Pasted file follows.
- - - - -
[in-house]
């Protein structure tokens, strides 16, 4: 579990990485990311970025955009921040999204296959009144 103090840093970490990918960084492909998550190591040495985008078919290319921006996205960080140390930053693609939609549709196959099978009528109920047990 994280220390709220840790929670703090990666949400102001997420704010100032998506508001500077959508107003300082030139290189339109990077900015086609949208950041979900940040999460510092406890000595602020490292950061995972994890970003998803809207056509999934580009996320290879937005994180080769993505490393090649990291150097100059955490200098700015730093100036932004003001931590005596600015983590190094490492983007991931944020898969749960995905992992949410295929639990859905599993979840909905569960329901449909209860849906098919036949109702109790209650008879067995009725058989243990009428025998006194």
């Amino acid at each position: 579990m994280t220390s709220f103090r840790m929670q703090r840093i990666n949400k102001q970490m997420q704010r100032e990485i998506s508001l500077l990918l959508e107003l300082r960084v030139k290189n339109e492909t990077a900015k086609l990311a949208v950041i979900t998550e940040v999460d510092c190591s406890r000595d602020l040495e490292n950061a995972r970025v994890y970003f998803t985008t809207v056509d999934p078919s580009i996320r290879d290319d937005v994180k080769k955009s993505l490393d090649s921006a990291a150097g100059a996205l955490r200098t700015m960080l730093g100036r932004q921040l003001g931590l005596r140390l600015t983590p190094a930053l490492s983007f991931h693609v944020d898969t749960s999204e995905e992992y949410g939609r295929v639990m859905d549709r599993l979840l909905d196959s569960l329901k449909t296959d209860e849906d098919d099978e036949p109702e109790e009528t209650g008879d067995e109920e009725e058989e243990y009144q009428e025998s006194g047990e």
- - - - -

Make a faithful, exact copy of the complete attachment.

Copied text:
[in-house]
């Protein structure tokens, strides 16, 4: 579990990485990311970025955009921040999204296959009144 103090840093970490990918960084492909998550190591040495985008078919290319921006996205960080140390930053693609939609549709196959099978009528109920047990 994280220390709220840790929670703090990666949400102001997420704010100032998506508001500077959508107003300082030139290189339109990077900015086609949208950041979900940040999460510092406890000595602020490292950061995972994890970003998803809207056509999934580009996320290879937005994180080769993505490393090649990291150097100059955490200098700015730093100036932004003001931590005596600015983590190094490492983007991931944020898969749960995905992992949410295929639990859905599993979840909905569960329901449909209860849906098919036949109702109790209650008879067995009725058989243990009428025998006194």
């Amino acid at each position: 579990m994280t220390s709220f103090r840790m929670q703090r840093i990666n949400k102001q970490m997420q704010r100032e990485i998506s508001l500077l990918l959508e107003l300082r960084v030139k290189n339109e492909t990077a900015k086609l990311a949208v950041i979900t998550e940040v999460d510092c190591s406890r000595d602020l040495e490292n950061a995972r970025v994890y970003f998803t985008t809207v056509d999934p078919s580009i996320r290879d290319d937005v994180k080769k955009s993505l490393d090649s921006a990291a150097g100059a996205l955490r200098t700015m960080l730093g100036r932004q921040l003001g931590l005596r140390l600015t983590p190094a930053l490492s983007f991931h693609v944020d898969t749960s999204e995905e992992y949410g939609r295929v639990m859905d549709r599993l979840l909905d196959s569960l329901k449909t296959d209860e849906d098919d099978e036949p109702e109790e009528t209650g008879d067995e109920e009725e058989e243990y009144q009428e025998s006194g047990e």